The ever-enthralling Doja Cat breathes more weirdness and escapism into new album, Planet Her.
Doja Cat’s relatively short career has already been fraught with triumph, controversy and surrealism. The ultimate artist of our time, Doja can storm the charts, dominate TikTok and shut down Twitter in the same breath – and Planet Her is the perfect demonstration of this. On the one hand, the album excels in articulating acutely intimate feelings through music – particularly regarding the giddiness of new love. On the other hand, the overwhelming surplus of ‘aesthetic’ occasionally leaves a lot to be desired.
Firstly, this album is strikingly pretty. Everything is at least mildly suggestive, while coated in a gooey glaze of glittery production. This is heightened by Doja’s vocal, through juxtaposition of ethereal falsetto and chocolatey contralto in close proximity. One of the recent singles of the release, Need To Know, encapsulates this perfectly as Doja’s dense triplet flow is layered over futuristic disco production, segueing seamlessly into a disjunct, electronic UFO melody emphasising the space theme of the release.
While Doja excels in the ethereal space-pop realm, she can also occupy a more pensive, in-my-feelings escapism in the middling mellow tracks like Love To Dream and You Right feat. The Weeknd. Doja’s sound has grown and evolved throughout her career, but the bulshy teenager who went viral with “Mooo!” emerges from time to time to criticise her former lover who was “All up in your fridge, can’t pay rent” (Ain’t Shit). Conversely, this evolution allows her to articulate thorny and delicate issues in her dense lyricism, such as the anxiety of intimacy (Naked) and manipulative behaviour (“I seen a grown man cry, baby/Just see you do it, ain’t special, no/Wonder when I ain’t there/What the fuck you’ve been sayin’/Talkin’ ’bout how I sexed you up”, Been Like This).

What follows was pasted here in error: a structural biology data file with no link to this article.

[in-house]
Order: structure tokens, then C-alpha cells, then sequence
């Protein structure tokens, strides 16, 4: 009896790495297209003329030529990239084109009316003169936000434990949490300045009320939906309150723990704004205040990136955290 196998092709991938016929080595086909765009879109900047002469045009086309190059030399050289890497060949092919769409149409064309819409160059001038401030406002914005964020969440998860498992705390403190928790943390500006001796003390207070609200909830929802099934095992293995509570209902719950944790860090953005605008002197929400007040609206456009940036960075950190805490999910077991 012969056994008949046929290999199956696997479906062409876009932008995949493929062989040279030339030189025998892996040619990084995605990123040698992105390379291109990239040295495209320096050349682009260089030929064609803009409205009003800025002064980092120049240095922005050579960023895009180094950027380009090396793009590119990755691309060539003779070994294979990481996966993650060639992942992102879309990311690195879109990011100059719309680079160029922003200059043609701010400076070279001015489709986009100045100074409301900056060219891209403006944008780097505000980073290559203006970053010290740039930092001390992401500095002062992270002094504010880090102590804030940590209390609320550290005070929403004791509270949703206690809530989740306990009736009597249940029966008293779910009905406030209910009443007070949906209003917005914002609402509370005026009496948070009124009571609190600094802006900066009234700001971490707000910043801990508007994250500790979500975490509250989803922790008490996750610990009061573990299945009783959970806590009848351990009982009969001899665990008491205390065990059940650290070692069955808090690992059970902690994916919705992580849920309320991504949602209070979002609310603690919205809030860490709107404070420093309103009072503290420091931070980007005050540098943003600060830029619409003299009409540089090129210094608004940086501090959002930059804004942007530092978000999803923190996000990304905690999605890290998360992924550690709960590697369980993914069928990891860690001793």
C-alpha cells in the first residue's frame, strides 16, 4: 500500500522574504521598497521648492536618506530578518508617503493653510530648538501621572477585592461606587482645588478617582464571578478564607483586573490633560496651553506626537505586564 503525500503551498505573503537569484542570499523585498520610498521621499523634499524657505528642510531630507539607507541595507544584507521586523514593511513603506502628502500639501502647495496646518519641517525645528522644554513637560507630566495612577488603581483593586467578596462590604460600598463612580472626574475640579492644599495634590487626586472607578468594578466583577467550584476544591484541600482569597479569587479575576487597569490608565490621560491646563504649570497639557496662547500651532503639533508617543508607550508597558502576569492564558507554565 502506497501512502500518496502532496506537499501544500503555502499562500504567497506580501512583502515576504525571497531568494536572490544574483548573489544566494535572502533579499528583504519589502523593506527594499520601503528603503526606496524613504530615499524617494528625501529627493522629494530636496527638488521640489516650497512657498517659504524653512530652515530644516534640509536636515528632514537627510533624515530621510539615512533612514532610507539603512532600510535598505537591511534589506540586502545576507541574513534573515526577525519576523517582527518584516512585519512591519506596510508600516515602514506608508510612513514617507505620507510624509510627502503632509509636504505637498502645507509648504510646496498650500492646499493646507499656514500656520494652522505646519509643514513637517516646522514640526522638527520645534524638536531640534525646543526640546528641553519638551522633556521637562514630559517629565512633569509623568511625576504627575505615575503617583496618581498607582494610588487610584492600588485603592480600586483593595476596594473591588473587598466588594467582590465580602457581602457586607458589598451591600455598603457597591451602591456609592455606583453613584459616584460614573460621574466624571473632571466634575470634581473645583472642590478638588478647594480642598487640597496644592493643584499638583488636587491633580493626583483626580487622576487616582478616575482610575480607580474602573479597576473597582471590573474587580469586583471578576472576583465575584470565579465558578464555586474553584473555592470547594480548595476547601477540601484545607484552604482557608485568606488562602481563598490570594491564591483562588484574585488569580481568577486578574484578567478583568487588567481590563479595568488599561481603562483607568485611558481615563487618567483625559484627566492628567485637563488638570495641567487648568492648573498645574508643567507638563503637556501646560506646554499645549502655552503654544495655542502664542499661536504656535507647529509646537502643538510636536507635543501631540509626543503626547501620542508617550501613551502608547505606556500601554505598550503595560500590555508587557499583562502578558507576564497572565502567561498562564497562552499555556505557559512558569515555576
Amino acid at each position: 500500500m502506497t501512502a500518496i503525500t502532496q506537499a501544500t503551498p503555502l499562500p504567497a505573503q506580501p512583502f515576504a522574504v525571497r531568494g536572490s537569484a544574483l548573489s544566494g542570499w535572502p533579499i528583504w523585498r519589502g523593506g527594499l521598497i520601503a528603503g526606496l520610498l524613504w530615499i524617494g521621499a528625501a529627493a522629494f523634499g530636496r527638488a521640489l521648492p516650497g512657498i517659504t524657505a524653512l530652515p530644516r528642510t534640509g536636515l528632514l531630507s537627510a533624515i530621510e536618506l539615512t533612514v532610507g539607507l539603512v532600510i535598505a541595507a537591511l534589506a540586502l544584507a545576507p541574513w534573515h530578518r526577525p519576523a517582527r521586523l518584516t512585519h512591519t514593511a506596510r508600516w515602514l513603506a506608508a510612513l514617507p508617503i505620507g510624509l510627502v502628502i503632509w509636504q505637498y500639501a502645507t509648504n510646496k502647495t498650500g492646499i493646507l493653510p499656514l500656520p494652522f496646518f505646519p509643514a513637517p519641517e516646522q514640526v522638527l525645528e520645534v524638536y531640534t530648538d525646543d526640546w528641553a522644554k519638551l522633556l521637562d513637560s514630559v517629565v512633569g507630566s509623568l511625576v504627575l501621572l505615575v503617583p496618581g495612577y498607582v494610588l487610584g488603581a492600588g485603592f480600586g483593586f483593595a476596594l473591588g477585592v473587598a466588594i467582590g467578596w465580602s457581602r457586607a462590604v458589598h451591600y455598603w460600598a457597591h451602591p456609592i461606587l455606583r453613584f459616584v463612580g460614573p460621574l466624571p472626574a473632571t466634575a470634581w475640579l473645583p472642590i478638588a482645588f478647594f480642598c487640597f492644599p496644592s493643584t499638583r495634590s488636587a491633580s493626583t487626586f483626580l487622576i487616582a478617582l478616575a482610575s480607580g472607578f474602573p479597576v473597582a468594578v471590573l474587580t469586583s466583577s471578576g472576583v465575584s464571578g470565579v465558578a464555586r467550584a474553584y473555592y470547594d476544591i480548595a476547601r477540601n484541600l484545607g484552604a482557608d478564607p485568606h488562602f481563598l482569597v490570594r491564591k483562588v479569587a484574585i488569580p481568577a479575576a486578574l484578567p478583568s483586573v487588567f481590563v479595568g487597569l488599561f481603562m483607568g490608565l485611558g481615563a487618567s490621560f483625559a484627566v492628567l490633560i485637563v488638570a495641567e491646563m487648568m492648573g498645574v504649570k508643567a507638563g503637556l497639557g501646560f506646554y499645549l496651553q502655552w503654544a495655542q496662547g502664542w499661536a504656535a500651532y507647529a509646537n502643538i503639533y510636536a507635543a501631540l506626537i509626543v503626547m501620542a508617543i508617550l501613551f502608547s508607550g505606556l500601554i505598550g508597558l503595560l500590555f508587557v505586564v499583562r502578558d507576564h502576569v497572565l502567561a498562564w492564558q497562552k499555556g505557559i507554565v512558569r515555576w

Unfortunately, lethargic lyricism and the sheer laziness of filler tracks like Imagine and Alone let down this release. The female empowerment theme on Woman lacks clarity, due to overuse of superficial buzzwords and the diluted Afrobeats production. In fact, this theme is more meaningfully (and succinctly) expressed in the last line of Get Into It (Yuh), “Thank you Nicki, I love you”.
Doja Cat is a weird one, to say the least. Her past and views are disturbing, but once you embrace her brand of weirdness it is hard to escape the escapism. Regardless, she is setting the new standard for pop, with every track on Planet Her racking up over a million views on Spotify in mere days. Despite the overreliance on sensationalism, underneath the glitter is something more serious – even if it sometimes takes some digging to uncover it. As we have already seen with the enormous chart and viral success of Kiss Me More feat. SZA, when Doja does her thing well, the success is extraordinary.